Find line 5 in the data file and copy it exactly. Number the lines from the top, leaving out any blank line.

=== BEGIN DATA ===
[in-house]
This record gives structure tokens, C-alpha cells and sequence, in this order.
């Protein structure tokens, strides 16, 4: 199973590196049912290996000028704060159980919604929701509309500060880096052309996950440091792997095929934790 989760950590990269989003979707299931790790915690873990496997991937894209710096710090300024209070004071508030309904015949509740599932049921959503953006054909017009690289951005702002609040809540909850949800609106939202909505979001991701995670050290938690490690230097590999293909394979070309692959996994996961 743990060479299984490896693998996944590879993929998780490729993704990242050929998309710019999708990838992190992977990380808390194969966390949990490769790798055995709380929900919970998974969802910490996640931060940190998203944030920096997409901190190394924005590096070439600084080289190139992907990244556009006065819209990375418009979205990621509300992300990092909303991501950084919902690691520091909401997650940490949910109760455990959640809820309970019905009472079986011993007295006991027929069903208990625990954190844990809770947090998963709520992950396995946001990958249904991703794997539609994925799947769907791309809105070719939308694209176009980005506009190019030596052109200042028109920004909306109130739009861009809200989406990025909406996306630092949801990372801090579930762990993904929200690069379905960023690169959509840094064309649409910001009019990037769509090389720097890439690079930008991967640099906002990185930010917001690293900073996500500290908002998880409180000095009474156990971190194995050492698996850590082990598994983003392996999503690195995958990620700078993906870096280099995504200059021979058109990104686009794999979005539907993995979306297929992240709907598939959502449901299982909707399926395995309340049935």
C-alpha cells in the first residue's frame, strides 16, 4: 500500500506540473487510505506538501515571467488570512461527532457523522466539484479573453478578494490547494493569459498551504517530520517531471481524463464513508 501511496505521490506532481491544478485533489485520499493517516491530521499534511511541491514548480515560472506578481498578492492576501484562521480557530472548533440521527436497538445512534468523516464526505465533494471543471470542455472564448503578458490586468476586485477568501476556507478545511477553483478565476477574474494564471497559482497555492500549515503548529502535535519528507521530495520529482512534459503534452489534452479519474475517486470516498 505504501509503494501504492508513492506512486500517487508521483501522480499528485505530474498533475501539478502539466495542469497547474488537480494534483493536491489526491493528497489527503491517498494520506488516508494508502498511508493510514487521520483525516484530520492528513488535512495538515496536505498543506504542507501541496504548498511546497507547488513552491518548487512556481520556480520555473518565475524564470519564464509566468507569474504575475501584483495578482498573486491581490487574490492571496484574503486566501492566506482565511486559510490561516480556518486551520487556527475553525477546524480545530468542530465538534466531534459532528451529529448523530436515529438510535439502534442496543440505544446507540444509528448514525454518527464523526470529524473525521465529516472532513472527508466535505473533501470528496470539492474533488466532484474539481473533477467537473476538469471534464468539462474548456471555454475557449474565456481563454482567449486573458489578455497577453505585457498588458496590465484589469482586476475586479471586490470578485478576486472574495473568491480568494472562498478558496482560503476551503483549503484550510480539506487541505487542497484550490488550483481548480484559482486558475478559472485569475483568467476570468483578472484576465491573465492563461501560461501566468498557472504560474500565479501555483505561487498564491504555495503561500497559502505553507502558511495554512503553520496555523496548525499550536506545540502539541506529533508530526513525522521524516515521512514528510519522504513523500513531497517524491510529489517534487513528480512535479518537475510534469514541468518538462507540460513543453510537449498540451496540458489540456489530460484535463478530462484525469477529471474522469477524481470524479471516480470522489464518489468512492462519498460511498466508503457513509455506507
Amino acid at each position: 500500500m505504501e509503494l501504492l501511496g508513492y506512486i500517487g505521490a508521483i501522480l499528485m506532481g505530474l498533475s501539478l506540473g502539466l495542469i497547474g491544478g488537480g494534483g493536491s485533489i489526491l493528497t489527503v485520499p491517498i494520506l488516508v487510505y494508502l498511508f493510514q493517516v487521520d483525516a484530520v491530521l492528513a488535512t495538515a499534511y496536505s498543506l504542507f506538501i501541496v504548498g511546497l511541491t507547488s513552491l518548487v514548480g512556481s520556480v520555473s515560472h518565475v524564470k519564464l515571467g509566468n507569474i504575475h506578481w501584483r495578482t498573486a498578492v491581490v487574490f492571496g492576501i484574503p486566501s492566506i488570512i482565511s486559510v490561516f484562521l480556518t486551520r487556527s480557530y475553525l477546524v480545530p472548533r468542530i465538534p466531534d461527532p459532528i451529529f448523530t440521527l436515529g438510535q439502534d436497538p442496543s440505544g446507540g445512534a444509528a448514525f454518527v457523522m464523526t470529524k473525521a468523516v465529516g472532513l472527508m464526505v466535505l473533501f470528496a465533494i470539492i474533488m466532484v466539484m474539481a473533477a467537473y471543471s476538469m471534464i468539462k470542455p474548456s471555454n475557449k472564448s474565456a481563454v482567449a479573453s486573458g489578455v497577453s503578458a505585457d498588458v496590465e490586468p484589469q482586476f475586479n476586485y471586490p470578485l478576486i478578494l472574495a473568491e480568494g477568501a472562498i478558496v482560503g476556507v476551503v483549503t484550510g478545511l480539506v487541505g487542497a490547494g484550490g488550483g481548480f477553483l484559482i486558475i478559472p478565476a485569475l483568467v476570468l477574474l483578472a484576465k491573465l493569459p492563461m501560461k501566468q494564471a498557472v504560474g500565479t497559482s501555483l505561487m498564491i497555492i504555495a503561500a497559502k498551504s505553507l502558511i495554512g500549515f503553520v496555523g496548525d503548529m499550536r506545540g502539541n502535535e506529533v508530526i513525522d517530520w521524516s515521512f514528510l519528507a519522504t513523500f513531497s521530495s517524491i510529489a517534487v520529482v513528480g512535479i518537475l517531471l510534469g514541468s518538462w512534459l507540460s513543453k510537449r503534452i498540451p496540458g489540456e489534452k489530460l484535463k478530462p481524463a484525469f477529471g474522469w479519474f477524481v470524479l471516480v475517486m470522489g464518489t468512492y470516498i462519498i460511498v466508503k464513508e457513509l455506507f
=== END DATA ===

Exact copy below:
Amino acid at each position: 500500500m505504501e509503494l501504492l501511496g508513492y506512486i500517487g505521490a508521483i501522480l499528485m506532481g505530474l498533475s501539478l506540473g502539466l495542469i497547474g491544478g488537480g494534483g493536491s485533489i489526491l493528497t489527503v485520499p491517498i494520506l488516508v487510505y494508502l498511508f493510514q493517516v487521520d483525516a484530520v491530521l492528513a488535512t495538515a499534511y496536505s498543506l504542507f506538501i501541496v504548498g511546497l511541491t507547488s513552491l518548487v514548480g512556481s520556480v520555473s515560472h518565475v524564470k519564464l515571467g509566468n507569474i504575475h506578481w501584483r495578482t498573486a498578492v491581490v487574490f492571496g492576501i484574503p486566501s492566506i488570512i482565511s486559510v490561516f484562521l480556518t486551520r487556527s480557530y475553525l477546524v480545530p472548533r468542530i465538534p466531534d461527532p459532528i451529529f448523530t440521527l436515529g438510535q439502534d436497538p442496543s440505544g446507540g445512534a444509528a448514525f454518527v457523522m464523526t470529524k473525521a468523516v465529516g472532513l472527508m464526505v466535505l473533501f470528496a465533494i470539492i474533488m466532484v466539484m474539481a473533477a467537473y471543471s476538469m471534464i468539462k470542455p474548456s471555454n475557449k472564448s474565456a481563454v482567449a479573453s486573458g489578455v497577453s503578458a505585457d498588458v496590465e490586468p484589469q482586476f475586479n476586485y471586490p470578485l478576486i478578494l472574495a473568491e480568494g477568501a472562498i478558496v482560503g476556507v476551503v483549503t484550510g478545511l480539506v487541505g487542497a490547494g484550490g488550483g481548480f477553483l484559482i486558475i478559472p478565476a485569475l483568467v476570468l477574474l483578472a484576465k491573465l493569459p492563461m501560461k501566468q494564471a498557472v504560474g500565479t497559482s501555483l505561487m498564491i497555492i504555495a503561500a497559502k498551504s505553507l502558511i495554512g500549515f503553520v496555523g496548525d503548529m499550536r506545540g502539541n502535535e506529533v508530526i513525522d517530520w521524516s515521512f514528510l519528507a519522504t513523500f513531497s521530495s517524491i510529489a517534487v520529482v513528480g512535479i518537475l517531471l510534469g514541468s518538462w512534459l507540460s513543453k510537449r503534452i498540451p496540458g489540456e489534452k489530460l484535463k478530462p481524463a484525469f477529471g474522469w479519474f477524481v470524479l471516480v475517486m470522489g464518489t468512492y470516498i462519498i460511498v466508503k464513508e457513509l455506507f